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Archive for March, 2011

A bargain in Oslo

Things are getting better and better in Oslo. The following was posted on Facebook from Schouskjelleren Mikrobyggeri this morning:

It has taken some time but finally we have installed 8 new taps in our bar. So as of today we can offer a wider selection of our own beers and beers from other craft brewers. We now have 16 beers on draft including Hop Horn, Odins Tippel, Jaipur IPA,Saw tooth ale, American dream and a greater selection of Schouskjelleren beers.

And Amundsen Bryggeri og Spiseri have adjusted their price level, apparently after feedback from their guests.  Of particularly great value are their beers of the day.

Yesterday they had these two lovelies at 50 kroner a bottle. Avery IPA, too. A bargain – at least around here.

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Not dead

No, I’m not dead. It’s just the polar bear.

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A guest post from the Ulster-Scot again:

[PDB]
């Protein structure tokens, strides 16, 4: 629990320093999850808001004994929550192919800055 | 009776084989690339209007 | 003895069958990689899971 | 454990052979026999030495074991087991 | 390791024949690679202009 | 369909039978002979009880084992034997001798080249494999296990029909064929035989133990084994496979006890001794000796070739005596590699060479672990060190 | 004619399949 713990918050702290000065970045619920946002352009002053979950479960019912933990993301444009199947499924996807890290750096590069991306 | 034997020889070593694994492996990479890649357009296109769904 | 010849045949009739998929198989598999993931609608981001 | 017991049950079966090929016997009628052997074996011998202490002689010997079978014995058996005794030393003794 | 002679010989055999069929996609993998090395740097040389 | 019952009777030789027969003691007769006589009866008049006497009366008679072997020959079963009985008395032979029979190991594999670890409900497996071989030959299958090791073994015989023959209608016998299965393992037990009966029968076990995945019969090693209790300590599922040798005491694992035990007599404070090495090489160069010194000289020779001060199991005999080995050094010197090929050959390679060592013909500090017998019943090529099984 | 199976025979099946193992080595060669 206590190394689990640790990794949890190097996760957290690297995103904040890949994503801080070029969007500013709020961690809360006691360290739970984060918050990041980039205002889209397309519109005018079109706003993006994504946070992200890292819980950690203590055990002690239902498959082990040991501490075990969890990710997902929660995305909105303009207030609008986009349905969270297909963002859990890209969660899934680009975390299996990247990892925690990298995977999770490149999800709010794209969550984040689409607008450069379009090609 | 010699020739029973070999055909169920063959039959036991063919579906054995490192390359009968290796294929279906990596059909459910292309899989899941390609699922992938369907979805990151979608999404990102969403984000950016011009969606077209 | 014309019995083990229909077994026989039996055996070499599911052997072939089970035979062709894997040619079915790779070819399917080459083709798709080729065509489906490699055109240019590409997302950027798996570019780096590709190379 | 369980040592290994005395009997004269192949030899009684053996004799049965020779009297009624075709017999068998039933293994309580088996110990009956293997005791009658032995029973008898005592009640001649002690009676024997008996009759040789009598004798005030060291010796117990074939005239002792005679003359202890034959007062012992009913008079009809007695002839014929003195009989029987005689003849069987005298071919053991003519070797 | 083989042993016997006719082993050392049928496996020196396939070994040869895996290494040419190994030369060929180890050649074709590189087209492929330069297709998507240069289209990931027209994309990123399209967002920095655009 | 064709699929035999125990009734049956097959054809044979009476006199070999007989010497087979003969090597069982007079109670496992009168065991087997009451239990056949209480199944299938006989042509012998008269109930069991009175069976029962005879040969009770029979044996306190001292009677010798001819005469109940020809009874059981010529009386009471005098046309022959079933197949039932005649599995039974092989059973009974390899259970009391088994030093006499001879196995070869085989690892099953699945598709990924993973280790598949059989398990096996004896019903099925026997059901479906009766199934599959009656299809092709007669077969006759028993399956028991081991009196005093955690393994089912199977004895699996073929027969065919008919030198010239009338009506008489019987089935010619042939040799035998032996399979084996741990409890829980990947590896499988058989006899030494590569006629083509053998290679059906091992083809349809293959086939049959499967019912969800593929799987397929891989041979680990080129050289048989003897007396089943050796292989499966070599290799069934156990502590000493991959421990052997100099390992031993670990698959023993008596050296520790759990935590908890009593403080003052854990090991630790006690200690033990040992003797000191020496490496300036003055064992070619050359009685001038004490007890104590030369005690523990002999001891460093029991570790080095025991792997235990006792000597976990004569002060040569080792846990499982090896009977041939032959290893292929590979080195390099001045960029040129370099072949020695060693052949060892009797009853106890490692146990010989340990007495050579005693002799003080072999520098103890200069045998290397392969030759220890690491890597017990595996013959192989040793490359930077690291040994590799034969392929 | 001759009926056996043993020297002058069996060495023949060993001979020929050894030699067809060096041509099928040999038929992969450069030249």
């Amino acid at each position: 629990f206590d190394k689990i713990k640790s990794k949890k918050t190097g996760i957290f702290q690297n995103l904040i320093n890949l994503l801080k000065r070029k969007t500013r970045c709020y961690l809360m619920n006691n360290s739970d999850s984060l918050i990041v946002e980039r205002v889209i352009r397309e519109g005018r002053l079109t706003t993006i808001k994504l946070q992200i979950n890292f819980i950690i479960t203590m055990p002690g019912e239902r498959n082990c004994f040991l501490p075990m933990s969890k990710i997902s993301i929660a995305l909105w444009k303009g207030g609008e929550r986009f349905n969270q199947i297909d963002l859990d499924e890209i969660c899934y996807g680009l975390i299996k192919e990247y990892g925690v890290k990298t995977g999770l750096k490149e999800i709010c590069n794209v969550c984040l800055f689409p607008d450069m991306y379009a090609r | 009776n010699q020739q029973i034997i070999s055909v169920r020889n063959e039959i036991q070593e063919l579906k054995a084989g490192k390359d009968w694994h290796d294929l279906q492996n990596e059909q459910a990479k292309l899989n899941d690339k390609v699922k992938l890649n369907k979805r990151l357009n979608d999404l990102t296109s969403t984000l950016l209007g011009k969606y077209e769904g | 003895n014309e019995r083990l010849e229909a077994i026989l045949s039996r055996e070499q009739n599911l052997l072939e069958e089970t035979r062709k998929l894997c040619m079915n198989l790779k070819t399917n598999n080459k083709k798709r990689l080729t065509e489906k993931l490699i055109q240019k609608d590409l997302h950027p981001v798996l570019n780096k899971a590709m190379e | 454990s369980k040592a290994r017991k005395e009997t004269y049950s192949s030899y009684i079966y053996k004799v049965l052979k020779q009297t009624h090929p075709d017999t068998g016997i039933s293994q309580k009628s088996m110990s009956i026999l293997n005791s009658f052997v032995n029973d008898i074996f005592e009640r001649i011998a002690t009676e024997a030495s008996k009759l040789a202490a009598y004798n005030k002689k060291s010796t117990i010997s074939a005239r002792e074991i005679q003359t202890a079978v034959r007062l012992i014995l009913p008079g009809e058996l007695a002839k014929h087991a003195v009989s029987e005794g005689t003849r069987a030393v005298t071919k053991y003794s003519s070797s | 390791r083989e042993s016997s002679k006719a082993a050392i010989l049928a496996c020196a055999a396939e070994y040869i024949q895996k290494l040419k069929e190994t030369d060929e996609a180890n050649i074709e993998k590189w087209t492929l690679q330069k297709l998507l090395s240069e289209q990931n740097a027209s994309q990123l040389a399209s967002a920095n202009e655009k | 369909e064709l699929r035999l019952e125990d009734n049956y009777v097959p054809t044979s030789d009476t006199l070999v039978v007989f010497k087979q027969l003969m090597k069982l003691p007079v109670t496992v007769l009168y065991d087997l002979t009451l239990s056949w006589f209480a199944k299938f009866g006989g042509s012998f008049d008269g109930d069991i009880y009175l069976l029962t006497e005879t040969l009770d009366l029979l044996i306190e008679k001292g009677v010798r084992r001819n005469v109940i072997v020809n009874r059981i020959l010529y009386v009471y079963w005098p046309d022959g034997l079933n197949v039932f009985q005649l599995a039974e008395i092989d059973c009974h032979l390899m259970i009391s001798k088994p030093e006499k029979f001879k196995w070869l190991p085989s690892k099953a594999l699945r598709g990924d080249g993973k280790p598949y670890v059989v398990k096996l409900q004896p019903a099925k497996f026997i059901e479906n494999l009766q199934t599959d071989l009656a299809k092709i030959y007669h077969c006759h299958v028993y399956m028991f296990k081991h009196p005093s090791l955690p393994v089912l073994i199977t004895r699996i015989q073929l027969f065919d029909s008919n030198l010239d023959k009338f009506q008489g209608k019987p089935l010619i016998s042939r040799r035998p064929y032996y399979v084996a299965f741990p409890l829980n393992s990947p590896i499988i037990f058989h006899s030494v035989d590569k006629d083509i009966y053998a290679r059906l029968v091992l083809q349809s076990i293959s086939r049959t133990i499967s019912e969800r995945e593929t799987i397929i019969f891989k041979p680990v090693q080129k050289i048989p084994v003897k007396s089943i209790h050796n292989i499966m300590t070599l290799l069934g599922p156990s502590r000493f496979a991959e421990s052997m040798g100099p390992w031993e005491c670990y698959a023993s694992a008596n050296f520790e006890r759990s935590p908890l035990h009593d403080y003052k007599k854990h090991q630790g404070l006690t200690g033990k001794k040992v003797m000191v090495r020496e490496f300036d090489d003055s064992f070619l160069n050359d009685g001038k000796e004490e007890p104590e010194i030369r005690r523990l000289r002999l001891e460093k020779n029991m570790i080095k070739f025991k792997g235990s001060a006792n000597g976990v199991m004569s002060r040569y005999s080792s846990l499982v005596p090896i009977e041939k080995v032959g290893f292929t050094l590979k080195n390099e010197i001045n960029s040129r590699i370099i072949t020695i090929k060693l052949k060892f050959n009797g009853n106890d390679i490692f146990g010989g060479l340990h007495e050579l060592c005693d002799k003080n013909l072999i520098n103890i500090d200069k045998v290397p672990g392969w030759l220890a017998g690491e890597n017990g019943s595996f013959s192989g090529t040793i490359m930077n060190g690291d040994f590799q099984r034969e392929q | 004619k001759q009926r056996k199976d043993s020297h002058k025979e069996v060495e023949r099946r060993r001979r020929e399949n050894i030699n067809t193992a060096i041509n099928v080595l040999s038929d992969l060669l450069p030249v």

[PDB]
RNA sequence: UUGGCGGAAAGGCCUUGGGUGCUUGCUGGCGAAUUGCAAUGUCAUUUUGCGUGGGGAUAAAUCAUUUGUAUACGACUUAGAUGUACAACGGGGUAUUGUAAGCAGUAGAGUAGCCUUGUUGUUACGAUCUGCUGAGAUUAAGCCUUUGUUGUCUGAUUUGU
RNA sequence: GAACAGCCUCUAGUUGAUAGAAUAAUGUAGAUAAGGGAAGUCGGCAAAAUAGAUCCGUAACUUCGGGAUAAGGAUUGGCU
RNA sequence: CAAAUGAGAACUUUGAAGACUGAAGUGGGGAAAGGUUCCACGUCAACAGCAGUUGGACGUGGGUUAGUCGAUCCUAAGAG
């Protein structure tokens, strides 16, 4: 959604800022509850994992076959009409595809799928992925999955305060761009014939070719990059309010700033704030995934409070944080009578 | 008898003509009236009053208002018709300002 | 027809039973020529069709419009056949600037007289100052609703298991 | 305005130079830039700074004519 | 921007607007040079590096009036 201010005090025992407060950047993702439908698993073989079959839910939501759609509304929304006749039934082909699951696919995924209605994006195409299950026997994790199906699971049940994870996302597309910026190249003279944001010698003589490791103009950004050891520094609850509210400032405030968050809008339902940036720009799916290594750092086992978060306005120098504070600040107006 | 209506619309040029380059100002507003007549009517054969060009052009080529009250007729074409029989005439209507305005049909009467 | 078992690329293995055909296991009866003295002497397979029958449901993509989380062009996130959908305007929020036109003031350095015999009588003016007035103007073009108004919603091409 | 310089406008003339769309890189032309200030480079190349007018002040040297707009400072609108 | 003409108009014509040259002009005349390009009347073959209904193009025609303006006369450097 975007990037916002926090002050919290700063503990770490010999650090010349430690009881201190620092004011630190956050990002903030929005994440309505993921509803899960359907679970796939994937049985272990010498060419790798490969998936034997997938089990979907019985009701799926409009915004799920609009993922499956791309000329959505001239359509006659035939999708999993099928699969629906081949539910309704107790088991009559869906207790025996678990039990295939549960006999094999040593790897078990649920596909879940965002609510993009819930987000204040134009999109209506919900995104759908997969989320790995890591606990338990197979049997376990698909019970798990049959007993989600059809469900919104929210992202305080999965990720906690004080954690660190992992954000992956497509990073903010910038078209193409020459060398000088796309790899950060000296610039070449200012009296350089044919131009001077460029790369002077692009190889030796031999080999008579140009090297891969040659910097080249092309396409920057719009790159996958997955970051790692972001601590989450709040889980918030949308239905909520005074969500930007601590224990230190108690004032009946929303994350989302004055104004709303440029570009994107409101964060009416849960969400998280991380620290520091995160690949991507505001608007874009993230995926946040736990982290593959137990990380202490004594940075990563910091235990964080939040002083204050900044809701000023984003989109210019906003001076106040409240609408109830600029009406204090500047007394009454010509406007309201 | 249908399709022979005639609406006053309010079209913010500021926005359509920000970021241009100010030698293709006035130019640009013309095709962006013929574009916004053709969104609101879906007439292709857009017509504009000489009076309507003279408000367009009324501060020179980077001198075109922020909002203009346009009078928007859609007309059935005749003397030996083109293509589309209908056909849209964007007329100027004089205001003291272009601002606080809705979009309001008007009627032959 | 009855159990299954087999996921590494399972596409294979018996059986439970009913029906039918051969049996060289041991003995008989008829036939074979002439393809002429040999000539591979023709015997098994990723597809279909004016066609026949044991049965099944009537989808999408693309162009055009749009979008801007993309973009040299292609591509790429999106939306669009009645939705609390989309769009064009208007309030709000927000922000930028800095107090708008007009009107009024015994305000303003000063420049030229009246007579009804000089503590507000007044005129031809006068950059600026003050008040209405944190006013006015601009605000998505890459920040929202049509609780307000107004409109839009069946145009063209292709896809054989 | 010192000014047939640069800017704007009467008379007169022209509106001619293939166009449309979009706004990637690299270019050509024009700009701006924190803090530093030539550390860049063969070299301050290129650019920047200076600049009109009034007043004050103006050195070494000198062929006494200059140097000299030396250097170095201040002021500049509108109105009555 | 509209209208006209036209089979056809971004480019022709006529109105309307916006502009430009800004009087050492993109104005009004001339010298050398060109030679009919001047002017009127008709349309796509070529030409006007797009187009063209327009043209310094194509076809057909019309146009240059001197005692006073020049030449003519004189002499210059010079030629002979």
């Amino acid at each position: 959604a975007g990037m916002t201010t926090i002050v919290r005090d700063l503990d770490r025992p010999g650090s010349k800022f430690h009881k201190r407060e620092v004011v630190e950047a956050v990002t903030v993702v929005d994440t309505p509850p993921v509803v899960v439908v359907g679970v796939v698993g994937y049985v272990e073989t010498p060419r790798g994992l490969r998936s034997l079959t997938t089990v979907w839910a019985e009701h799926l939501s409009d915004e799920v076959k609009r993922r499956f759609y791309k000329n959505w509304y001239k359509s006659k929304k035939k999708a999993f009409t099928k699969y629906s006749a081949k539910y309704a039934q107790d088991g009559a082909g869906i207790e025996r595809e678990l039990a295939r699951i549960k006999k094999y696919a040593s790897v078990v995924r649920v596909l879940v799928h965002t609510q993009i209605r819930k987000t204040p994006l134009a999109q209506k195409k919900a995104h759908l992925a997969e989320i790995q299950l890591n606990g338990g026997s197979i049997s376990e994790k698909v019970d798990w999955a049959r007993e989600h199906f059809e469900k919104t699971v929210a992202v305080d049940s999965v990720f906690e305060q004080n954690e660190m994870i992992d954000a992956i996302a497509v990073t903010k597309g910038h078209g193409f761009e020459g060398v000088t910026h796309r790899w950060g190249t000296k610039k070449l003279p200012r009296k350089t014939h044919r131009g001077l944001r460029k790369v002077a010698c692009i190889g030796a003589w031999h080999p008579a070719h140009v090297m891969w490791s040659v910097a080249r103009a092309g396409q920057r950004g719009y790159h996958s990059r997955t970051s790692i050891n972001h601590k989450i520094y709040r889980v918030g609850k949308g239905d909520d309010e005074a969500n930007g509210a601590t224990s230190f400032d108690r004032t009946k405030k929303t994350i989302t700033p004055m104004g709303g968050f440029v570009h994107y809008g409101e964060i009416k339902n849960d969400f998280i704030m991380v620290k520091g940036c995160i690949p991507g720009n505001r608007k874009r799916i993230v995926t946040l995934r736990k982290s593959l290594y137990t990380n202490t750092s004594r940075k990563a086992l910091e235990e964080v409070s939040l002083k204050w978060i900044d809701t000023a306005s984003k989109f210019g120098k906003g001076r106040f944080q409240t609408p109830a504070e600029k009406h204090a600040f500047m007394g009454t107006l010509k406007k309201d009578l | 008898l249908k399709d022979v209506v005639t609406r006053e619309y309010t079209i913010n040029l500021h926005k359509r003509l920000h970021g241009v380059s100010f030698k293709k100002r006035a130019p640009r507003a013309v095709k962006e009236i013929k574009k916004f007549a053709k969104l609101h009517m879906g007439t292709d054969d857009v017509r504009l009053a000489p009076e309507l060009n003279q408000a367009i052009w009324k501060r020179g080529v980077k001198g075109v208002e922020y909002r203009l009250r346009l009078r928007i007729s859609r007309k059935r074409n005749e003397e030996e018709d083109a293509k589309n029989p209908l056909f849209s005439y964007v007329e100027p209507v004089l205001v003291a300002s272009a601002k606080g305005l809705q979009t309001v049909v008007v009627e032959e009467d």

Travelling back through Scotland the tippler stopped off at Morrison’s supermarket in Girvan, an Ayrshire coastal town.  With a little while to spare there was time to peruse the beer shelves and the selection of Scottish bottled beers. 

So the other Saturday night while doing a bit of cooking a friend and I started to taste the selection. More Scottish notes later, but the first tried was Innis & Gunn oak aged beer.  Now an oaked Chardonnay or Shiraz, or the occasional whisky would be common, but I haven’t come across before and the Company believes it is fairly unique. In the Company’s own words:
 
Using oak to age beer is unheard of. But, the flavours imparted by the oak barrels (previously used to mature bourbon) lend an incredible depth of taste. Think vanilla, toffee and orange aromas, with a malty, lightly oaked palate; soothing and warm in the finish.
 
That is about right. A delightful full flavour with a little bitter kick, smooth and a bit too easy to drink.  Great little website to check out, too.

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OK, so I finally got around to visiting the new brewpub in town, Amundsen Bryggeri og Spiseri, meaning Brewery and Eatery. The Amundsen in the name is of course the polar explorer, but this is not a place with seal fur and the remains of polar bears, it’s just named after the street outside, which is named after Amundsen. So there is no need to stay away, even if you are in the Scott camp in this centennial year.